Central and Eastern Europe: Accommodating monetary policy

3 min
Manfred Stamer
Manfred Stamer Senior Economist for Emerging Europe and the Middle East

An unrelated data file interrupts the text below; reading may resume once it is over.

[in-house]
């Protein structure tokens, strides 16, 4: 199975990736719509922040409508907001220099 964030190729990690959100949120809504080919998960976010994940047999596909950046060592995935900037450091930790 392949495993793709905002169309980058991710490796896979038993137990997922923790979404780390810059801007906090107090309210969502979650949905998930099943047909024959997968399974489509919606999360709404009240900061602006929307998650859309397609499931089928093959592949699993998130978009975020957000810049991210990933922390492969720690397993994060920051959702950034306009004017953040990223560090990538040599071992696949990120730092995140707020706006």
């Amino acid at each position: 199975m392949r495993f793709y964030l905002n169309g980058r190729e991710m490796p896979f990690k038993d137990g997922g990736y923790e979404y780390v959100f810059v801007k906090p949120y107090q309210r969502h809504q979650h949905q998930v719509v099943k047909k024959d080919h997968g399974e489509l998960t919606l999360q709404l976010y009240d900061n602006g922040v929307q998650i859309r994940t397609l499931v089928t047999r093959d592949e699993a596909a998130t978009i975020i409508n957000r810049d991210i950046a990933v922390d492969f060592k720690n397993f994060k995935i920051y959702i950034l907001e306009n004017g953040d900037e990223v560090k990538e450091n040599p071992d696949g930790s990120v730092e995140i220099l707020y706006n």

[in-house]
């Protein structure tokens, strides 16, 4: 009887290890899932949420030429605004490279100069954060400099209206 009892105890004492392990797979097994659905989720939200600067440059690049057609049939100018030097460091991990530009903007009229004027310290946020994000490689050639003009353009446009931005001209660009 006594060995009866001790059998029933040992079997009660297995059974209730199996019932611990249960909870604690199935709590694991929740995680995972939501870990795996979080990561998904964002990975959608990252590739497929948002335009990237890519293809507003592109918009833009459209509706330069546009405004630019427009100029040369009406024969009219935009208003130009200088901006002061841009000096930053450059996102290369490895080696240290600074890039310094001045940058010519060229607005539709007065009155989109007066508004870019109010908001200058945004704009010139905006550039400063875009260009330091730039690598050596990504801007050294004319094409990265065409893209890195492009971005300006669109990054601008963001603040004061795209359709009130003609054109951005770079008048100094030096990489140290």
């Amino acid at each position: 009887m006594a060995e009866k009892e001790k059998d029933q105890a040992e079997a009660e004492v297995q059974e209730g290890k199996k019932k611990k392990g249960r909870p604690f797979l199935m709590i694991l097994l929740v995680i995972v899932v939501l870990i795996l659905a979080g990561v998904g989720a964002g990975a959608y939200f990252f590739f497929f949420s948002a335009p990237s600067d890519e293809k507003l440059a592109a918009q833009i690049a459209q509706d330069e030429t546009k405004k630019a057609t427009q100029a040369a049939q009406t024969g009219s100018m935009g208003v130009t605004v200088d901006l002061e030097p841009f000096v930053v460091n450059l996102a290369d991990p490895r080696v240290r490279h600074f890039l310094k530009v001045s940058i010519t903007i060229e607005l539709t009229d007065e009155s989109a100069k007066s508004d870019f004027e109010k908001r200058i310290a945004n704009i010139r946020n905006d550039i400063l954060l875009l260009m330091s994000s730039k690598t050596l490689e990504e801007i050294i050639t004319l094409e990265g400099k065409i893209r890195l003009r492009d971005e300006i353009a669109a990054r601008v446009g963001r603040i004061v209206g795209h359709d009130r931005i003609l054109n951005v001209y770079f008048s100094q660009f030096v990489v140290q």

Ukraine’s Central Bank lowered its key policy interest rate by 50bp to 16.5% last week as it expects con­tinued disinflation. Headline inflation eased to 8.8% y/y in August. Combined with a stabilized currency (the UAH has gained +11% YTD vs. the USD), this allows for one or two more rate cuts in 2019. Meanwhile, a flash estimate has put Q2 real GDP growth at a strong +4.6% y/y. In Russia, the Central Bank cut its key policy rate by 25bp to 7.0% last week as the decline in inflation has continued (4.3% y/y in August, an eight-month low) while the economy is faltering. Since the impact of new U.S. financial sanctions on Russia has been modest so far, expect at least one more rate cut by year-end. This week, the Monetary Policy Council (MPC) of Poland kept its key policy rate at 1.5%, unchanged since March 2015. CPI inflation edged down to 2.8% y/y in August (flash estimate) from the 81-month high of 2.9% in July, slightly above the MPC’s 2.5% target, while core inflation was 2.2% in July. We expect no rate change for the rest of the year as GDP growth is still robust (forecast at +4.1% for all of 2019).